To prove her point, she fetched her umbrella and went outside. As David watched through a window, she broke a small limb off a tree and brought it inside for him to examine through the plastic. "You never saw so much astonishment in your life," she remembered. She left the Vetter home that night feeling that there was much she could teach David -- but she had no intention of doing so.

A few days later, Murphy's boss informed her that David was back at Texas Children's, and that his mother and the hospital staff were having trouble with him. Specifically, a photographer from United Press International was standing by to snap the first pictures of David as he entered his newly constructed playroom. Roughly 11 feet long, six and a half feet wide and eight feet tall, the sterile space marked a huge addition to David's world. But to the embarrassment of the medical team, he refused to crawl through the stainless steel tubing that connected his bubble to its new addition. Since Murphy and David had gotten along so well, David's mother suggested that Murphy might help coax David into the play area. Murphy agreed to try -- but only after she finished her other duties for that afternoon.

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19 comments
Celia Huerta
Celia Huerta

David was just a child, a human being. He suffered his entire life trapped in a very small plastic bubble. As the numan being he was, he got mentally ill, yet, he remained aware and despite bouts of dispair, he didn't entirely lose hope until the very end. David had to be strong and courageous in a way most humans don't have to be. I am so glad he had Mary Murphy by his side, validating his reality in a way no one else would. It was an extremely sad and lonely existance. First he was treated like an experimental animal while trapped in a bubble; second most Drs, the media and even his parents chose to believe he was ok in a bubble. No one in their right mind trully believes he was a "happy child". Are encarcerated people content to be confined to a small space? Research indicates not. It's horrible for inmates, it's even worse for a little child. It has devastating effects on a child's development. That's humanity 101. I hope David has found freedom wherever he is. I hope he is in a place now where he can thrive, be happy and have a decent existance.

Guest
Guest

Looks like the book has or will become available: Bubbleboybook dot com claims that it will be up by 1/15/12.

realnewz
realnewz

This is the third article I read of this case and it just raises more questions than answers.This is the first I hear of him being donated to science before he was born.How cruel is that?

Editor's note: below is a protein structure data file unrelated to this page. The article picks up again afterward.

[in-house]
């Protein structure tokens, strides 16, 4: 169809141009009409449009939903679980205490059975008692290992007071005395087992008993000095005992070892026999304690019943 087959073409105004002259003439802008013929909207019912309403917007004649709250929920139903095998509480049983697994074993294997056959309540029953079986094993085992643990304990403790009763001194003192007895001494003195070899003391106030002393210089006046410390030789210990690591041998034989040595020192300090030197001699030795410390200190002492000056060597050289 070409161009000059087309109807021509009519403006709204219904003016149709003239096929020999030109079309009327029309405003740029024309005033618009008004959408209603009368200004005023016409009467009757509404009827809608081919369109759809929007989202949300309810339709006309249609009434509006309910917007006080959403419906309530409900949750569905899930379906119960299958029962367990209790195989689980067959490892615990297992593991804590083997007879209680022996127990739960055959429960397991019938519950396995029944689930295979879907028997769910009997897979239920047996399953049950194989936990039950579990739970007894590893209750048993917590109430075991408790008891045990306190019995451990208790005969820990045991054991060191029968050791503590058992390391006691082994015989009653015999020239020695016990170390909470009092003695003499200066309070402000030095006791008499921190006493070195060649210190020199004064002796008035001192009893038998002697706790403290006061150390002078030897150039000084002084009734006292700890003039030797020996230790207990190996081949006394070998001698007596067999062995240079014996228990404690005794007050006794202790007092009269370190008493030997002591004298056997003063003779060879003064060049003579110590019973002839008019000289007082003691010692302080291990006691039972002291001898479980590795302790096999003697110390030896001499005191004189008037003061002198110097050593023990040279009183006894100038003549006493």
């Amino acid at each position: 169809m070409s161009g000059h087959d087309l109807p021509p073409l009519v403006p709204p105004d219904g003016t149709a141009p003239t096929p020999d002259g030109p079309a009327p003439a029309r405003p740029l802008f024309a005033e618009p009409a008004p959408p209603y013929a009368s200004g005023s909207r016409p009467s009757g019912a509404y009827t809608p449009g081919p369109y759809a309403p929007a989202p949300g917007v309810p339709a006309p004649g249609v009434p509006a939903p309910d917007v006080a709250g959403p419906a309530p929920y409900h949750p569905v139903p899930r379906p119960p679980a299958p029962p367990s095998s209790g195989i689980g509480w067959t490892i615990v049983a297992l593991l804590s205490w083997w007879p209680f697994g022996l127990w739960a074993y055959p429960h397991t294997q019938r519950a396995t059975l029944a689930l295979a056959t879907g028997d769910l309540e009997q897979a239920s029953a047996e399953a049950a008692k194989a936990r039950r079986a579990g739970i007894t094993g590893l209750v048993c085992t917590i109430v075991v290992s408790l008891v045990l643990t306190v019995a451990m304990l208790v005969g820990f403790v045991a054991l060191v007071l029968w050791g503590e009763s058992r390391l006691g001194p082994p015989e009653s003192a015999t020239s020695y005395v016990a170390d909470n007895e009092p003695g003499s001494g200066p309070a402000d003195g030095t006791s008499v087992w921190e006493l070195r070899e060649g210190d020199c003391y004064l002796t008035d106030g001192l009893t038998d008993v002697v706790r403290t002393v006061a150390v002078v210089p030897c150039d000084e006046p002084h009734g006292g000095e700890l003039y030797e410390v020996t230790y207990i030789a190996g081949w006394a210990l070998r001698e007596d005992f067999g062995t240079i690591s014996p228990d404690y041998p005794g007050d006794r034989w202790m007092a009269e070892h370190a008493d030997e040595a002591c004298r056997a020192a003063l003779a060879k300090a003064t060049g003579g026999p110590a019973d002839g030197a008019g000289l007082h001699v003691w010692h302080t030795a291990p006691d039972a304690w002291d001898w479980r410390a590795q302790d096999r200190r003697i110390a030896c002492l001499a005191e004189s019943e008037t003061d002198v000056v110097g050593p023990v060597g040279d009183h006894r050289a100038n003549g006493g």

I think the doctors knew what they were doing before he was born. Because why would they think they would find an instant cure once he was born? That doesnt really make sense and where did he use the washroom?

Since he was put in the bubble 10 seconds after being born how did they know he had the disease? They say there was a 50/50 chance of him being born with it but never get into details with how they knew he had the disease. If he tested positive for the disease why no mention of that?

I think they wanted to study him and his dna.I dont think it was a fluke coincidence that they couldnt find a cure for him. Or at least finding a cure was a boogus excuse to study him.Even some of his bubble contraptions look like a rat experiment/maze.

I find it odd that he would ask about his legal rights and want his friend to write a book about him. I think there is alot more to this story that isnt being told.He may have been the first human clone or a humanoid alien. lolStrange but that would make a little more sense of this tragic story.

This bizarre case reminds me of E.T. and the Truman Show combined.

Richardstephens99
Richardstephens99

Since he was put in the bubble 10 seconds after being born how did they know he had the disease? because his first brother died from the disease and his mother carried a defective gene that cause scid and doctors told his parents that if they had any more male children they would have a 50% percent chance that they would have scid so the parent and doctor took precautions with the vetter's second son they put him in a bubble after he was born to protect him if he had scid a week later test proved he did have scid They say there was a 50/50 chance of him being born with it but never get into details with how they knew he had the disease. If he tested positive for the disease why no mention of that?